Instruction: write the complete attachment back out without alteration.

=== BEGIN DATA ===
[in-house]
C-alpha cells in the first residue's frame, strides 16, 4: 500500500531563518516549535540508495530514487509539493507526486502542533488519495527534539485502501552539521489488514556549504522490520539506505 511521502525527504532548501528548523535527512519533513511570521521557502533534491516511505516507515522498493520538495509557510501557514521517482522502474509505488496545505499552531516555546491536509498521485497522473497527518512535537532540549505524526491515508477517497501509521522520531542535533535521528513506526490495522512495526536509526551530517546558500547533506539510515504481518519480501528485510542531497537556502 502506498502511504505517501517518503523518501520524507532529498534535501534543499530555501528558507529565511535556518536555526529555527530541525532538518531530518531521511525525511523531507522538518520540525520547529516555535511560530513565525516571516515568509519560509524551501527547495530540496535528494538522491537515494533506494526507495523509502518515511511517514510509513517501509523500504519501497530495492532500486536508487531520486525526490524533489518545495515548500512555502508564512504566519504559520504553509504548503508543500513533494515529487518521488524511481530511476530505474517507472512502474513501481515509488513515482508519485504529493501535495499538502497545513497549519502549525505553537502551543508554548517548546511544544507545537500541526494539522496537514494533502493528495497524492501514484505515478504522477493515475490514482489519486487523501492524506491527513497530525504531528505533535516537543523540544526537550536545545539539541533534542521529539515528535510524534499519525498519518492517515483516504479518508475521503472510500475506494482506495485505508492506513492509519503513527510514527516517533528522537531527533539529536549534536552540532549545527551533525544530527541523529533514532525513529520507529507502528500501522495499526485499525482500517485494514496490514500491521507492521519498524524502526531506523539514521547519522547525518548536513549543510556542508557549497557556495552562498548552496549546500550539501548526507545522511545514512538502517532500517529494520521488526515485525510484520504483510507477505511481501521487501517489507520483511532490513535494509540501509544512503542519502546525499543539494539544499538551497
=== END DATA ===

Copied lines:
[in-house]
C-alpha cells in the first residue's frame, strides 16, 4: 500500500531563518516549535540508495530514487509539493507526486502542533488519495527534539485502501552539521489488514556549504522490520539506505 511521502525527504532548501528548523535527512519533513511570521521557502533534491516511505516507515522498493520538495509557510501557514521517482522502474509505488496545505499552531516555546491536509498521485497522473497527518512535537532540549505524526491515508477517497501509521522520531542535533535521528513506526490495522512495526536509526551530517546558500547533506539510515504481518519480501528485510542531497537556502 502506498502511504505517501517518503523518501520524507532529498534535501534543499530555501528558507529565511535556518536555526529555527530541525532538518531530518531521511525525511523531507522538518520540525520547529516555535511560530513565525516571516515568509519560509524551501527547495530540496535528494538522491537515494533506494526507495523509502518515511511517514510509513517501509523500504519501497530495492532500486536508487531520486525526490524533489518545495515548500512555502508564512504566519504559520504553509504548503508543500513533494515529487518521488524511481530511476530505474517507472512502474513501481515509488513515482508519485504529493501535495499538502497545513497549519502549525505553537502551543508554548517548546511544544507545537500541526494539522496537514494533502493528495497524492501514484505515478504522477493515475490514482489519486487523501492524506491527513497530525504531528505533535516537543523540544526537550536545545539539541533534542521529539515528535510524534499519525498519518492517515483516504479518508475521503472510500475506494482506495485505508492506513492509519503513527510514527516517533528522537531527533539529536549534536552540532549545527551533525544530527541523529533514532525513529520507529507502528500501522495499526485499525482500517485494514496490514500491521507492521519498524524502526531506523539514521547519522547525518548536513549543510556542508557549497557556495552562498548552496549546500550539501548526507545522511545514512538502517532500517529494520521488526515485525510484520504483510507477505511481501521487501517489507520483511532490513535494509540501509544512503542519502546525499543539494539544499538551497